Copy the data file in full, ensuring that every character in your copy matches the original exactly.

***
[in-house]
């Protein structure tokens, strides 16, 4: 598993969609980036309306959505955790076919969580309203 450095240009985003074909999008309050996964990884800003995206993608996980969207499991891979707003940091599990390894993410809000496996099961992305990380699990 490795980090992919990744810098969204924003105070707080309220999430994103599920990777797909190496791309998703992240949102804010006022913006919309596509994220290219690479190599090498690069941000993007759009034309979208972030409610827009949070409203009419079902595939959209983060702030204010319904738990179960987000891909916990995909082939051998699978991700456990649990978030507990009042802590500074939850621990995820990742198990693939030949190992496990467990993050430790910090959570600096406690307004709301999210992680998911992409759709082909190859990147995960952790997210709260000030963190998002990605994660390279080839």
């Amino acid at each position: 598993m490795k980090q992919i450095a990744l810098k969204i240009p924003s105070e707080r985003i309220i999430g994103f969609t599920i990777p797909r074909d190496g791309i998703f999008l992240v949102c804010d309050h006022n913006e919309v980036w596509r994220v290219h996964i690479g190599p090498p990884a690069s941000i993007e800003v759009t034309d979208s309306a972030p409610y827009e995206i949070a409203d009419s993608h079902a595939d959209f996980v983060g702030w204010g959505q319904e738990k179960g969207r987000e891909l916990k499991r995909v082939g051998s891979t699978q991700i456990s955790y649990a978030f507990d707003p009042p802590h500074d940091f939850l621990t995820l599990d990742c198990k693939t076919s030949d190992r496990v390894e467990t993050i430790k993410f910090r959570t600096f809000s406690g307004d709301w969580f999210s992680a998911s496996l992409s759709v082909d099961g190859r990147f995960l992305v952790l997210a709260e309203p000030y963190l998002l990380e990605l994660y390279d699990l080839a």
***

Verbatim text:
[in-house]
């Protein structure tokens, strides 16, 4: 598993969609980036309306959505955790076919969580309203 450095240009985003074909999008309050996964990884800003995206993608996980969207499991891979707003940091599990390894993410809000496996099961992305990380699990 490795980090992919990744810098969204924003105070707080309220999430994103599920990777797909190496791309998703992240949102804010006022913006919309596509994220290219690479190599090498690069941000993007759009034309979208972030409610827009949070409203009419079902595939959209983060702030204010319904738990179960987000891909916990995909082939051998699978991700456990649990978030507990009042802590500074939850621990995820990742198990693939030949190992496990467990993050430790910090959570600096406690307004709301999210992680998911992409759709082909190859990147995960952790997210709260000030963190998002990605994660390279080839």
């Amino acid at each position: 598993m490795k980090q992919i450095a990744l810098k969204i240009p924003s105070e707080r985003i309220i999430g994103f969609t599920i990777p797909r074909d190496g791309i998703f999008l992240v949102c804010d309050h006022n913006e919309v980036w596509r994220v290219h996964i690479g190599p090498p990884a690069s941000i993007e800003v759009t034309d979208s309306a972030p409610y827009e995206i949070a409203d009419s993608h079902a595939d959209f996980v983060g702030w204010g959505q319904e738990k179960g969207r987000e891909l916990k499991r995909v082939g051998s891979t699978q991700i456990s955790y649990a978030f507990d707003p009042p802590h500074d940091f939850l621990t995820l599990d990742c198990k693939t076919s030949d190992r496990v390894e467990t993050i430790k993410f910090r959570t600096f809000s406690g307004d709301w969580f999210s992680a998911s496996l992409s759709v082909d099961g190859r990147f995960l992305v952790l997210a709260e309203p000030y963190l998002l990380e990605l994660y390279d699990l080839a």